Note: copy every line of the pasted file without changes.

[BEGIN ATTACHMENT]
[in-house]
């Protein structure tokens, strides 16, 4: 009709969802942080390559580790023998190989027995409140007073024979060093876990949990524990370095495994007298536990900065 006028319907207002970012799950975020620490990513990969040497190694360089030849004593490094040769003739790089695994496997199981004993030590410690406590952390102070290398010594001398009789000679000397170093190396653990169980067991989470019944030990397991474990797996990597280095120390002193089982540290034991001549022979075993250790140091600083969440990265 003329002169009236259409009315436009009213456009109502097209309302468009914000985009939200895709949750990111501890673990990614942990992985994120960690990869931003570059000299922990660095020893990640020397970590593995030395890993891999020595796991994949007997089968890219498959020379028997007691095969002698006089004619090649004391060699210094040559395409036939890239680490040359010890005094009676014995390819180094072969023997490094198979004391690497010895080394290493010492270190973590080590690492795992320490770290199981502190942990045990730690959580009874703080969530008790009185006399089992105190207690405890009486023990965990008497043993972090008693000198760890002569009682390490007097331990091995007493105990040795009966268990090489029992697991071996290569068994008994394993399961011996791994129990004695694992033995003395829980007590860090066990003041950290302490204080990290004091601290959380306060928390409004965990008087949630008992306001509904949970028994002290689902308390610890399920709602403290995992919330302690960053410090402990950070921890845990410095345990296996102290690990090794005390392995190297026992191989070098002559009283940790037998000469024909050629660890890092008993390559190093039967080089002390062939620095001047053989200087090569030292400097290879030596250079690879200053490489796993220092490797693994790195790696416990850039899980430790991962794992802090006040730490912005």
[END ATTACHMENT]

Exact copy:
[in-house]
């Protein structure tokens, strides 16, 4: 009709969802942080390559580790023998190989027995409140007073024979060093876990949990524990370095495994007298536990900065 006028319907207002970012799950975020620490990513990969040497190694360089030849004593490094040769003739790089695994496997199981004993030590410690406590952390102070290398010594001398009789000679000397170093190396653990169980067991989470019944030990397991474990797996990597280095120390002193089982540290034991001549022979075993250790140091600083969440990265 003329002169009236259409009315436009009213456009109502097209309302468009914000985009939200895709949750990111501890673990990614942990992985994120960690990869931003570059000299922990660095020893990640020397970590593995030395890993891999020595796991994949007997089968890219498959020379028997007691095969002698006089004619090649004391060699210094040559395409036939890239680490040359010890005094009676014995390819180094072969023997490094198979004391690497010895080394290493010492270190973590080590690492795992320490770290199981502190942990045990730690959580009874703080969530008790009185006399089992105190207690405890009486023990965990008497043993972090008693000198760890002569009682390490007097331990091995007493105990040795009966268990090489029992697991071996290569068994008994394993399961011996791994129990004695694992033995003395829980007590860090066990003041950290302490204080990290004091601290959380306060928390409004965990008087949630008992306001509904949970028994002290689902308390610890399920709602403290995992919330302690960053410090402990950070921890845990410095345990296996102290690990090794005390392995190297026992191989070098002559009283940790037998000469024909050629660890890092008993390559190093039967080089002390062939620095001047053989200087090569030292400097290879030596250079690879200053490489796993220092490797693994790195790696416990850039899980430790991962794992802090006040730490912005």